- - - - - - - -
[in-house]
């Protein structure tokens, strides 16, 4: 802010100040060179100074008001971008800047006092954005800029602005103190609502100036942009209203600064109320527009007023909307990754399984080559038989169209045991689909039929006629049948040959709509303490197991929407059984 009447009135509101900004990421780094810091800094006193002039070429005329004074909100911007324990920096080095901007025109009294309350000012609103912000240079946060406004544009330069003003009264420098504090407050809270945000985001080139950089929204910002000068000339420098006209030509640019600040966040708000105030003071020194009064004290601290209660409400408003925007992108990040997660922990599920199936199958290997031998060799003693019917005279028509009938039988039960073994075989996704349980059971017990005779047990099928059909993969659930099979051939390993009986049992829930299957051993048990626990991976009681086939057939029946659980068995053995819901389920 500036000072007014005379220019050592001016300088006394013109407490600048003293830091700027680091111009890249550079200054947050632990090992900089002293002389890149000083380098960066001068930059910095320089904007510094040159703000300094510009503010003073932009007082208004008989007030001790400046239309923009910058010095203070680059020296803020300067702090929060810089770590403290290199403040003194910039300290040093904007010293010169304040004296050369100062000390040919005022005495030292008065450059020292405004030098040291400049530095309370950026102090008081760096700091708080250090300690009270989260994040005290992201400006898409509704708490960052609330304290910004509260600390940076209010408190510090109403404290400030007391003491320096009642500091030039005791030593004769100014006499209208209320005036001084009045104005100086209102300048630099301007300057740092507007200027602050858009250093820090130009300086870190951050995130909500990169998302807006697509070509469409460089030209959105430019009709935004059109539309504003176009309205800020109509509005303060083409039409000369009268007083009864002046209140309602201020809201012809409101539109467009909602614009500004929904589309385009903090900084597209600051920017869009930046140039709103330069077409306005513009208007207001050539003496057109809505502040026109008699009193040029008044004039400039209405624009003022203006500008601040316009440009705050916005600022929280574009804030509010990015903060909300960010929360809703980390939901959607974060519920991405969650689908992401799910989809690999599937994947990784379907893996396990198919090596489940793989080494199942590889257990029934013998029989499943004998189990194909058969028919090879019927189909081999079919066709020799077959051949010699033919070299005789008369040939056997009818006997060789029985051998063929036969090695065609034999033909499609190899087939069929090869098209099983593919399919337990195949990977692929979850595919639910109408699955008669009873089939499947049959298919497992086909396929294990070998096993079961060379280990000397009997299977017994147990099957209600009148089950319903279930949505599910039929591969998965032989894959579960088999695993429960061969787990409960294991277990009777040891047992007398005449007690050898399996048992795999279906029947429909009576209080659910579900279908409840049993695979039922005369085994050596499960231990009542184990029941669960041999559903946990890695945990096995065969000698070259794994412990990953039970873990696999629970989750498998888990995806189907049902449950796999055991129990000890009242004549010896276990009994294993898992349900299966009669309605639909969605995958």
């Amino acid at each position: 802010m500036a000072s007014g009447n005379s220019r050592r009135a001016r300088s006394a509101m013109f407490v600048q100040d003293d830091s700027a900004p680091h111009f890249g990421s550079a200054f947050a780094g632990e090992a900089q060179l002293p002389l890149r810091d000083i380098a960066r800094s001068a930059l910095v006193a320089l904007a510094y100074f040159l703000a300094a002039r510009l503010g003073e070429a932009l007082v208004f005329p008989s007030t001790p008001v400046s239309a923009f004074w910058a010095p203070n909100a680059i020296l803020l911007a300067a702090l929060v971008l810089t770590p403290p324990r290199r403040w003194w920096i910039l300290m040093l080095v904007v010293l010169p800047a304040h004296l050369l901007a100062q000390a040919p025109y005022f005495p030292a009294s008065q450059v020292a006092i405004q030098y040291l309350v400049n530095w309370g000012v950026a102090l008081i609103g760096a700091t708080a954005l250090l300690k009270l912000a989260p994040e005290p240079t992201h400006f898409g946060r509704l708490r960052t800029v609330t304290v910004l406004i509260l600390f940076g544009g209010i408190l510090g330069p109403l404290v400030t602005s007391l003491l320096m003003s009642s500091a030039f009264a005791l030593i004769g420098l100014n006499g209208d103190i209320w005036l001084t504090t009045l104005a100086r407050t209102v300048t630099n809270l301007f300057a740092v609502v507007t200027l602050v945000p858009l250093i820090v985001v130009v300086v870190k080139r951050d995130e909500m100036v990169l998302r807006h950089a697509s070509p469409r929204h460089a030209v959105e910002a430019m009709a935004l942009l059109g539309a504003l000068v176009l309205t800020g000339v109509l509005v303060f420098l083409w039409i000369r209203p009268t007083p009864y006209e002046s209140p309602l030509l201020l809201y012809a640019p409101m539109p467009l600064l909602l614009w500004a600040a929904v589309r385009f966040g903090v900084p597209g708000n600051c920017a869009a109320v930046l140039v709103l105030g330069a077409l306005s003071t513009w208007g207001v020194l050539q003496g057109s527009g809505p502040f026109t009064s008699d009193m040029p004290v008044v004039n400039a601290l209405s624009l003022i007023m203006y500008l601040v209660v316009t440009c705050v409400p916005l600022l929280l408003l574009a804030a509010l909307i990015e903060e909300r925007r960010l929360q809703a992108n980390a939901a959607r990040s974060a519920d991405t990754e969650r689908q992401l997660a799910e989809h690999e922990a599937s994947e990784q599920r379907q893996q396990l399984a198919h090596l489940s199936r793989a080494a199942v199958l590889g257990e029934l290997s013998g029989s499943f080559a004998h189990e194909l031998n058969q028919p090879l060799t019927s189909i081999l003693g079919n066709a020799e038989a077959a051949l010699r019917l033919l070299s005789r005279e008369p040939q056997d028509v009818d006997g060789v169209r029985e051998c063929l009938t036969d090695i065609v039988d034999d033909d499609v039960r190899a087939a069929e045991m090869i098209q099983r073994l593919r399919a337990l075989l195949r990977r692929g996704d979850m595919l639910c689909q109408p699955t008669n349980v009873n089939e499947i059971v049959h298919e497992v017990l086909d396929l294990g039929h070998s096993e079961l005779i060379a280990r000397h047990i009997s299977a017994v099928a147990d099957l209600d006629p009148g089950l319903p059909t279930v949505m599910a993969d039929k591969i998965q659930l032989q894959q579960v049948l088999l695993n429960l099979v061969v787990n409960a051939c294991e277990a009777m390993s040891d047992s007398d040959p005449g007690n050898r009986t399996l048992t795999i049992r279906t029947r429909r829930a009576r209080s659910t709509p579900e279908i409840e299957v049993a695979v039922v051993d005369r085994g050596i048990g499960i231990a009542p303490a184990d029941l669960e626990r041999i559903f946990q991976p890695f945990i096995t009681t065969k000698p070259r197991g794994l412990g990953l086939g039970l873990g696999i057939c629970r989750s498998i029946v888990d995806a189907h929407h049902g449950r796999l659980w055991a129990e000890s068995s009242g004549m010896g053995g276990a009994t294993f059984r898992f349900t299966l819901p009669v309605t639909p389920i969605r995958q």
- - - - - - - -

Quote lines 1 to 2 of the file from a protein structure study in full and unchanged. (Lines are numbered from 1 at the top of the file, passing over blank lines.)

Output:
[in-house]
């Protein structure tokens, strides 16, 4: 802010100040060179100074008001971008800047006092954005800029602005103190609502100036942009209203600064109320527009007023909307990754399984080559038989169209045991689909039929006629049948040959709509303490197991929407059984 009447009135509101900004990421780094810091800094006193002039070429005329004074909100911007324990920096080095901007025109009294309350000012609103912000240079946060406004544009330069003003009264420098504090407050809270945000985001080139950089929204910002000068000339420098006209030509640019600040966040708000105030003071020194009064004290601290209660409400408003925007992108990040997660922990599920199936199958290997031998060799003693019917005279028509009938039988039960073994075989996704349980059971017990005779047990099928059909993969659930099979051939390993009986049992829930299957051993048990626990991976009681086939057939029946659980068995053995819901389920 500036000072007014005379220019050592001016300088006394013109407490600048003293830091700027680091111009890249550079200054947050632990090992900089002293002389890149000083380098960066001068930059910095320089904007510094040159703000300094510009503010003073932009007082208004008989007030001790400046239309923009910058010095203070680059020296803020300067702090929060810089770590403290290199403040003194910039300290040093904007010293010169304040004296050369100062000390040919005022005495030292008065450059020292405004030098040291400049530095309370950026102090008081760096700091708080250090300690009270989260994040005290992201400006898409509704708490960052609330304290910004509260600390940076209010408190510090109403404290400030007391003491320096009642500091030039005791030593004769100014006499209208209320005036001084009045104005100086209102300048630099301007300057740092507007200027602050858009250093820090130009300086870190951050995130909500990169998302807006697509070509469409460089030209959105430019009709935004059109539309504003176009309205800020109509509005303060083409039409000369009268007083009864002046209140309602201020809201012809409101539109467009909602614009500004929904589309385009903090900084597209600051920017869009930046140039709103330069077409306005513009208007207001050539003496057109809505502040026109008699009193040029008044004039400039209405624009003022203006500008601040316009440009705050916005600022929280574009804030509010990015903060909300960010929360809703980390939901959607974060519920991405969650689908992401799910989809690999599937994947990784379907893996396990198919090596489940793989080494199942590889257990029934013998029989499943004998189990194909058969028919090879019927189909081999079919066709020799077959051949010699033919070299005789008369040939056997009818006997060789029985051998063929036969090695065609034999033909499609190899087939069929090869098209099983593919399919337990195949990977692929979850595919639910109408699955008669009873089939499947049959298919497992086909396929294990070998096993079961060379280990000397009997299977017994147990099957209600009148089950319903279930949505599910039929591969998965032989894959579960088999695993429960061969787990409960294991277990009777040891047992007398005449007690050898399996048992795999279906029947429909009576209080659910579900279908409840049993695979039922005369085994050596499960231990009542184990029941669960041999559903946990890695945990096995065969000698070259794994412990990953039970873990696999629970989750498998888990995806189907049902449950796999055991129990000890009242004549010896276990009994294993898992349900299966009669309605639909969605995958």